Rubular: a Ruby regular expression editor and tester Getting Started with Nokogiri | Engine Yard Ruby on Rails Blog We're decided to mix up the Engine Yard blog a little and invite some community members to contribute guest posts. This one (our first!) is from [Aaron Patterson]( -- a long-time member of the Ruby community, and the creator of Nokogiri. He hacks with the developers of Seattle.rb, and travels the world to speak about Nokogiri and other Ruby topics at industry conferences and events. Nokogiri is a library for dealing with XML and HTML documents. Getting Nokogiri installedBasic document parsingBasic data extraction Hopefully by the end of this article you will also be able to use and enjoy Nokogiri on a day to day basis too! Installation Nokogiri is actually a wrapper around Daniel Veillard's excellent HTML/XML parsing library written, libxml2. I recommend installing libxml2 on OS X from macports. To install libxml2 from macports: $ sudo port install libxml2 libxslt Then to install nokogiri: $ sudo gem install nokogiri And that should be it! Linux On Fedora: On Ubuntu:

RVM: Ruby Version Manager - RVM Ruby Version Manager - Documentation Ruby Inside: The Ruby Blog How to parse CSV data with Ruby - Ruby - csv, parse, ruby, fastercsv, ccsv, csvscan, excelsior Ruby alternatives for parsing CSV files Ruby String#split (slow) Built-in CSV (ok, recommended) ccsv (fast & recommended if you have control over CSV format) CSVScan (fast & recommended if you have control over CSV format) Excelsior (fast & recommended if you have control over CSV format) CSV library benchmarks can be found here and here Parsing with plain Ruby filename = 'data.csv' file = File.new(filename, 'r') file.each_line("\n") do |row| columns = row.split(",") break if file.lineno > 10end This option has several problems… Parsing with the built-in CSV library require 'csv' CSV.open('data.csv', 'r', ';') do |row| puts row end require 'csv' CSV.foreach("changes.csv", quote_char: '"', col_sep: ';', row_sep: :auto, headers: true) do |row| puts row[0] puts row['xxx'] end Parsing with the ccsv library ccsv is hosted on GitHub. require 'rubygems'require 'ccsv' Ccsv.foreach(file) do |values| puts values[0] end Parsing with the CSVScan library CSVScan can be downloaded from here.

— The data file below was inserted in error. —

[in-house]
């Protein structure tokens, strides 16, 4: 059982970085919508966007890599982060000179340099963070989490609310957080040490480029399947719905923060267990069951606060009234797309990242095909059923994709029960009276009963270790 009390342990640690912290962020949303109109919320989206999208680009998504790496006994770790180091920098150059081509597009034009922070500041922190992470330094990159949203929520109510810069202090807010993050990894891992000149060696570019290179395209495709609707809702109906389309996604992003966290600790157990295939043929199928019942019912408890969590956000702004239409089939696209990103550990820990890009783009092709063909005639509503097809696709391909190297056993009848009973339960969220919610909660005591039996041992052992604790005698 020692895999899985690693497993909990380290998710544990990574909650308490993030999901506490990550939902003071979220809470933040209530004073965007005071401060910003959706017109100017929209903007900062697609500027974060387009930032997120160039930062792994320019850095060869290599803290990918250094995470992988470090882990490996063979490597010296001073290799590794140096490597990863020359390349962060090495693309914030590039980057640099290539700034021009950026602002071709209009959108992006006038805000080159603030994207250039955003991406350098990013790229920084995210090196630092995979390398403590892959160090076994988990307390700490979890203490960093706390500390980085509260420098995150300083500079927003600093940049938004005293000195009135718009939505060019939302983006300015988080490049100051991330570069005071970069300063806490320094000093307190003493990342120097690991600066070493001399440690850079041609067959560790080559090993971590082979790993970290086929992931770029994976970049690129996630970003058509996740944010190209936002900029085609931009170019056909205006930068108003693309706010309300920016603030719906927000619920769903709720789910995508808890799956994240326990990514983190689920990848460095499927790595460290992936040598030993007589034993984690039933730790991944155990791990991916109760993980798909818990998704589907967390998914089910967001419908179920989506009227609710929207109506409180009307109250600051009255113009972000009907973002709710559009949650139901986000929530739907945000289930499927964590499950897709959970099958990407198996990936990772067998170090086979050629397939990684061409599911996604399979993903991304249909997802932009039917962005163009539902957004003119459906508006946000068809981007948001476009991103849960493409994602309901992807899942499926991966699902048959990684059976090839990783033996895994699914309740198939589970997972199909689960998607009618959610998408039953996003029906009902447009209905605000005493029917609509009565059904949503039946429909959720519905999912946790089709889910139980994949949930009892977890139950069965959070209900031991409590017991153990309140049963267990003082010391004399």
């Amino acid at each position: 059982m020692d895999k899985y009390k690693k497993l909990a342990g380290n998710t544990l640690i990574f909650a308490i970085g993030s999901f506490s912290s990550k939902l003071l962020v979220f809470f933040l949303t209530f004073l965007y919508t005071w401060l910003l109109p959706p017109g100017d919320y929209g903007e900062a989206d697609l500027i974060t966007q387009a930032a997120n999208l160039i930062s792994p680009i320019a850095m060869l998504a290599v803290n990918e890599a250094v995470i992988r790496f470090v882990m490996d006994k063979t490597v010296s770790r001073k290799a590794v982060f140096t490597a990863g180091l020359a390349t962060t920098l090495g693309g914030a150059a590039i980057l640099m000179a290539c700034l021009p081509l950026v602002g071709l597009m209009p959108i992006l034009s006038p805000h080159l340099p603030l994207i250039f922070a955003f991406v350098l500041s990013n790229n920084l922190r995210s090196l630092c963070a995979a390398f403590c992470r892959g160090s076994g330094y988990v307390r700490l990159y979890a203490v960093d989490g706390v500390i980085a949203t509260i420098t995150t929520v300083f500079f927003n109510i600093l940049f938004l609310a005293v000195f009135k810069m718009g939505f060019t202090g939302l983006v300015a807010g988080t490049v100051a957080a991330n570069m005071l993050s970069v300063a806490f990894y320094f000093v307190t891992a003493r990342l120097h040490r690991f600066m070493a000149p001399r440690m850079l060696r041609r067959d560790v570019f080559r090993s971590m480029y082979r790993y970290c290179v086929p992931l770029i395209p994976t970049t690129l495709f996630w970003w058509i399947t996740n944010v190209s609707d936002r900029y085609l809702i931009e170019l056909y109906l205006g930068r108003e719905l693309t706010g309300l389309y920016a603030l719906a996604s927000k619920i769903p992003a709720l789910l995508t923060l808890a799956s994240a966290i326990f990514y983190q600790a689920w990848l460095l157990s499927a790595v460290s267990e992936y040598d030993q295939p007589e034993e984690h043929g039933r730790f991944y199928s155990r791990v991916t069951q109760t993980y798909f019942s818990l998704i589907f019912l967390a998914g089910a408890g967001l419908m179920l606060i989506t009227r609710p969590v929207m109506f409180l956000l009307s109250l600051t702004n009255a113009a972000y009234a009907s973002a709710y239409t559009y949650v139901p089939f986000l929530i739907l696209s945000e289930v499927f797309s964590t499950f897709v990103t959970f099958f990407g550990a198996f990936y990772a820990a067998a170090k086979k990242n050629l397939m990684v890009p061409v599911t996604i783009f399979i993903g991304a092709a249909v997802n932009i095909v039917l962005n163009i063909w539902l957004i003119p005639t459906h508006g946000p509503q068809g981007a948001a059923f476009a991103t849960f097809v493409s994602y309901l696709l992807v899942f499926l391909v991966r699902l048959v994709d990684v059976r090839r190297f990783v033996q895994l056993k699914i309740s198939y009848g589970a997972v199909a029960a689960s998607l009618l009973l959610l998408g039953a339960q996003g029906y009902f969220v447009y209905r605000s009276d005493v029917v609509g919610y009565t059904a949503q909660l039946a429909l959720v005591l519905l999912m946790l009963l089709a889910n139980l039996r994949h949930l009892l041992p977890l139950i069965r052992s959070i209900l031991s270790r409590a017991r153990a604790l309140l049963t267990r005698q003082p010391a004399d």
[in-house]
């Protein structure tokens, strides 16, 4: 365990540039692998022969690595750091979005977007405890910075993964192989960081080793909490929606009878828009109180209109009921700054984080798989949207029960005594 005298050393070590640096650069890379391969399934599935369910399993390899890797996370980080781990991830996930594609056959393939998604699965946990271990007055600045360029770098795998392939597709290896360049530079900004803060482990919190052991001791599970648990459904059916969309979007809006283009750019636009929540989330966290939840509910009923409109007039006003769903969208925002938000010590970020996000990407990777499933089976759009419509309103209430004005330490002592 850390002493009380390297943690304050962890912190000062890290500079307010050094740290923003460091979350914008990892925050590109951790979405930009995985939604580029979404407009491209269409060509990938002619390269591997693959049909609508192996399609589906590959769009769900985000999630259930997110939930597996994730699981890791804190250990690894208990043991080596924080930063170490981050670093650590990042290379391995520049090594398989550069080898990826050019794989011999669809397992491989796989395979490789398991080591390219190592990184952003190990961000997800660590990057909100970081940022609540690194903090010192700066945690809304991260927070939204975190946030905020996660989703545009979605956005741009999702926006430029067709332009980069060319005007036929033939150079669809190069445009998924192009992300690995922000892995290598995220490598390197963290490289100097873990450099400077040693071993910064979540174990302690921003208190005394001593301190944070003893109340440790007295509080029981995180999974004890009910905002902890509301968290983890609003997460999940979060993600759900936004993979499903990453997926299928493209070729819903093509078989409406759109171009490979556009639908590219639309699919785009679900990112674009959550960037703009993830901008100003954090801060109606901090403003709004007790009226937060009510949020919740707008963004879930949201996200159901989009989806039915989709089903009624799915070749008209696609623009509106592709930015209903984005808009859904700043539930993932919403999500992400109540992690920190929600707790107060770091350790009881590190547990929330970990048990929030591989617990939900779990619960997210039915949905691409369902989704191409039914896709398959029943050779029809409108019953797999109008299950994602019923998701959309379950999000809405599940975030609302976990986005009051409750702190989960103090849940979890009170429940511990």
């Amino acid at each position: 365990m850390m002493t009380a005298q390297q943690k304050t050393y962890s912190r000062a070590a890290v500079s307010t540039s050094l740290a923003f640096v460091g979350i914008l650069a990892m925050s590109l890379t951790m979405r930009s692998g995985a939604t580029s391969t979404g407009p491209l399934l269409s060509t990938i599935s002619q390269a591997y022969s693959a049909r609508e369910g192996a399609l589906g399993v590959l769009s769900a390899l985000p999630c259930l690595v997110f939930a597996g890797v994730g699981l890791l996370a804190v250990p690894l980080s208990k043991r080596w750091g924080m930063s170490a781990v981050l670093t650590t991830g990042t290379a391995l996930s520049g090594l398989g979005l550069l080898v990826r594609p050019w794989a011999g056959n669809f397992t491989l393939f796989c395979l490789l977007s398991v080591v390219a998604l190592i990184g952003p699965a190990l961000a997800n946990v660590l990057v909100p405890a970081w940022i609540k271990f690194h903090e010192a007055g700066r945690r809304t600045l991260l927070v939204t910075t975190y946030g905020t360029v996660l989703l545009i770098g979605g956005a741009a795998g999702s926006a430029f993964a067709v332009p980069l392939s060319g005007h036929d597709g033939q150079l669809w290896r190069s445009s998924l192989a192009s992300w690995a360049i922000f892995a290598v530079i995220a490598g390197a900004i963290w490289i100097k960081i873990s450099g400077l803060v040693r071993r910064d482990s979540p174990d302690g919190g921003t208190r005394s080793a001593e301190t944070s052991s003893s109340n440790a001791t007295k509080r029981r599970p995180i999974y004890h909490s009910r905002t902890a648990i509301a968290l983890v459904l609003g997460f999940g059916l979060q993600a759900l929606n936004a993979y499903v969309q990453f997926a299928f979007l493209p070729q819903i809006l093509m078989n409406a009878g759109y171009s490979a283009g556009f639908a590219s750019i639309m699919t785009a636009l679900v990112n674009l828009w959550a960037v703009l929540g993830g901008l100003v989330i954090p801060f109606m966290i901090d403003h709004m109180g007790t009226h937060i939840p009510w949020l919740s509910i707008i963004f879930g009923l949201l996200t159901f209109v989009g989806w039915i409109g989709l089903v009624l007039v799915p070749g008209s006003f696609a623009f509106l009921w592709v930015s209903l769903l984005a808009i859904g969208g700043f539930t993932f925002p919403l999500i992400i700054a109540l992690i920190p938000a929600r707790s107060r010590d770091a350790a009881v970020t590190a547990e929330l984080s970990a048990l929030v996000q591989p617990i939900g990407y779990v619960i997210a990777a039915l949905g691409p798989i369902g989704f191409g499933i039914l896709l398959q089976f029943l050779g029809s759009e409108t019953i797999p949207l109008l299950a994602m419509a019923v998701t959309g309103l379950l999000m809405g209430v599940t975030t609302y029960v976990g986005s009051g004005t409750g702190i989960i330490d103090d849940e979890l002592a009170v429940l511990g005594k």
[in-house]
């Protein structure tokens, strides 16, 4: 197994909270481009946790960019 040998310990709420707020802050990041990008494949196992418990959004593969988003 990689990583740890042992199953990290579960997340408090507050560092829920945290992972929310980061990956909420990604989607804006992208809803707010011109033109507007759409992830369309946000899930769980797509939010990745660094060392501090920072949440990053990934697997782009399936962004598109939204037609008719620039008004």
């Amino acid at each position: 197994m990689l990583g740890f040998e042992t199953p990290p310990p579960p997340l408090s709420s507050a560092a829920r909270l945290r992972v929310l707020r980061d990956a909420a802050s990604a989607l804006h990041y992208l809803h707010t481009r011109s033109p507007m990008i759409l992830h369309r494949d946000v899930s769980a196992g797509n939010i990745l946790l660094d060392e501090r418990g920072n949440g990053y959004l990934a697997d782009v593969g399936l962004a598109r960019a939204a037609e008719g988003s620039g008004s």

AWK-ward Ruby This essay was to be published as a companion piece to The Shell Hater's Handbook, an introductory talk on UNIX shell programming for Ruby hackers given at GoGaRuCo 2010. Alas, the post-conference wrap up magazine will not be published this year and so I'm making the essay available here instead. Ruby, like most successful languages, was assembled from pieces of things that came before it: Smalltalk's consistent object system, Perl's practical syntax, UNIX's sensibilities. There's something less obvious but perhaps more essential that Ruby borrowed: the very concept of blatant, unashamed borrowing. When I started designing Perl, I explicitly set out to deconstruct all the computer languages I knew and recombine or reconstruct them in a different way, because there were many things I liked about other languages, and many things I disliked. Or did it? If these features didn't originate with Perl, as Wall seems to imply, then where did they come from? cat /etc/passwd | awk -F: '{ print $1 }'